War of 1812people

James Wilkinson

American

Before the American Revolution, James Wilkinson studied medicine. In the War of Independence, he rose quickly through the ranks of the army, reaching the rank of brevet brigadier general by age twenty. After that however, his Revolutionary War career was more checkered. He was involved in a plot to remove George Washington, and had to resign as clothier general to the army due to financial irregularities.

Between the end of the Revolution and the War of 1812, Wilkinson began a long-running secret relationship with Spanish authorities in New Orleans. During the War of 1812, he was on the payroll of the Spanish government which amounted to about $4000 a year. He narrowly escaped being tossed out of the army because of his dubious conduct in 1809 and again in 1811.

In March of 1813, Wilkinson and his soldiers occupied Mobile. This would turn out to be the single permanent acquisition of territory made by the United States during the war.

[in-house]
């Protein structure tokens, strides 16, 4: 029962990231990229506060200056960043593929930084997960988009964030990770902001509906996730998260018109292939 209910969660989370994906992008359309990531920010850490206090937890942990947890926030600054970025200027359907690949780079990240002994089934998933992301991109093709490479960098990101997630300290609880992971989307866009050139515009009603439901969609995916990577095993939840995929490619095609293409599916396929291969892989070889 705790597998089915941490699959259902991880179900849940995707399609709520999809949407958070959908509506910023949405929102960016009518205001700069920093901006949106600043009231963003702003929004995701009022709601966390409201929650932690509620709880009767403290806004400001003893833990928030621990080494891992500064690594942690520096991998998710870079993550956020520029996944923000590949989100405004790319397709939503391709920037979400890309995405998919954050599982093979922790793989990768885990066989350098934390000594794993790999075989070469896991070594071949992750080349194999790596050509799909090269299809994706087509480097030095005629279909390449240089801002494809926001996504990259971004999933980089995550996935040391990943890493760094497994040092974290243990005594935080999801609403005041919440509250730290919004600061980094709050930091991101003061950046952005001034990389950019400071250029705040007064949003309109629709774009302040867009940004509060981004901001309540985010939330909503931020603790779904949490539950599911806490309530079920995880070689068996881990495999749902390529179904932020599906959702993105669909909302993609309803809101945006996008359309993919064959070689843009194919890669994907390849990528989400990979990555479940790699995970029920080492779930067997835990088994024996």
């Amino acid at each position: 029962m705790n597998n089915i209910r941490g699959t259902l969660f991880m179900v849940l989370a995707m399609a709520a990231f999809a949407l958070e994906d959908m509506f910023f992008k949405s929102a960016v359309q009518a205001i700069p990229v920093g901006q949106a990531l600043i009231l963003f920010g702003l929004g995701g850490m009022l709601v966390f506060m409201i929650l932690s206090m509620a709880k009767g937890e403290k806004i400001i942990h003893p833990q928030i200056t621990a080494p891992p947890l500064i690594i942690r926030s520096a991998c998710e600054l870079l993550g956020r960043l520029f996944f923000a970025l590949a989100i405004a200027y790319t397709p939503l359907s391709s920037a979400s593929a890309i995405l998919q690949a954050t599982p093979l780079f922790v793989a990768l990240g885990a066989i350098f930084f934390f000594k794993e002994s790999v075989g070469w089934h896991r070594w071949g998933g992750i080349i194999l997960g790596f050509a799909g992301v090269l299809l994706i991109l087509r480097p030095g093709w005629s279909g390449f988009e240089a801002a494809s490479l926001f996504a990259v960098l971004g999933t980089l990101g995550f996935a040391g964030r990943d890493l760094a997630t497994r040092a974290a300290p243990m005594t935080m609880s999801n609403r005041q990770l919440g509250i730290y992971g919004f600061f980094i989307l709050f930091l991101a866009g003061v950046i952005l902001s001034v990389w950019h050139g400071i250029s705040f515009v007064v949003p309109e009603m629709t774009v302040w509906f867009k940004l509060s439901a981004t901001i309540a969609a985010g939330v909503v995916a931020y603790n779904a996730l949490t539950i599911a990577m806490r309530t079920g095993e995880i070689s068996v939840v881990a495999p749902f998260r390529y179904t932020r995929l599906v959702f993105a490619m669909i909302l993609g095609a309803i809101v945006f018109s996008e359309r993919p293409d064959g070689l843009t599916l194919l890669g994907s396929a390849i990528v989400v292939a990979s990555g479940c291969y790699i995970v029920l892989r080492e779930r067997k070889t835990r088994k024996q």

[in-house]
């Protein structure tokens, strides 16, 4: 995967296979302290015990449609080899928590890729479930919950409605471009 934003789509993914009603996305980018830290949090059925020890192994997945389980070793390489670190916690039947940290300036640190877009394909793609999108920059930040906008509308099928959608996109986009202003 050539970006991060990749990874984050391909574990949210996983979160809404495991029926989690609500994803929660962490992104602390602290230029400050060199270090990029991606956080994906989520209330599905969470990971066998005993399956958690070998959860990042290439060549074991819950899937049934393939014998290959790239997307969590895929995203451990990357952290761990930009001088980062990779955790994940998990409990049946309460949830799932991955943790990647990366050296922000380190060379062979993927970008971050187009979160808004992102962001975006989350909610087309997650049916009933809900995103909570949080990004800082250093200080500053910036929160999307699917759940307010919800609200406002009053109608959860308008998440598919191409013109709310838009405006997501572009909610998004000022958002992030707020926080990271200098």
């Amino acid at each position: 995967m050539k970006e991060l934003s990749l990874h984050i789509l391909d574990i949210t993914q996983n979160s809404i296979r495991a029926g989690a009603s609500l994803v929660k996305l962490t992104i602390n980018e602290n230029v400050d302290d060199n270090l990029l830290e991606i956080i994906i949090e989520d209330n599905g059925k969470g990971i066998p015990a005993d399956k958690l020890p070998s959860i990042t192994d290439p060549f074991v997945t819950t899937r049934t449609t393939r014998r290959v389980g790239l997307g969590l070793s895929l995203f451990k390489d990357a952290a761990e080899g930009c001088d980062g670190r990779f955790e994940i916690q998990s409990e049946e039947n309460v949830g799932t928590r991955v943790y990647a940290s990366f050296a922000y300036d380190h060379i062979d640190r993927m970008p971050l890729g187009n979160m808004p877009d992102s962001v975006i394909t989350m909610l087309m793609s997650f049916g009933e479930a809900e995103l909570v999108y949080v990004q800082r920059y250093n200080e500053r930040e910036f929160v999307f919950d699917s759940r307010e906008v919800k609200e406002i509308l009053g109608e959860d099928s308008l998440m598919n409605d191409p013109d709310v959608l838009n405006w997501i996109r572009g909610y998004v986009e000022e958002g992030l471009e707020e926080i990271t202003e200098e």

After Henry Dearborn's resignation at the head of the 9th Military District, Wilkinson was appointed to replace him and arrived at Sacket's Harbour on August 20, 1813. Wilkinson was ill and clearly reluctant to move along the St. Lawrence which was the objective of Secretary of War Armstrong . Neither he nor Armstrong could decide between Kingston and Montreal as their campaign's military objective. His subordinate, Major General Wade Hampton who commanded the army at Lake Champlain, hated Wilkinson so much that he refused to take orders from him. Armstrong resolved this difficulty by having all of Wilkinson's orders to Hampton transmitted through him.

On October 17, 1813, Wilkinson left Sacket's Harbour with more than 7000 men. His objective was the occupation of Montreal, but on November 11, his army was repulsed by a British force of 800 at Chrysler's Farm. The following March, Wilkinson was back in Canada and at the head of 4000 men. This time he was stopped by 180 men defending a stone mill on the La Colle River. He eventually faced a court of inquiry for his wartime conduct. To everyone's surprise, he was exonerated on all counts.

Following the war, Wilkinson occupied himself running his plantation until his death in 1825.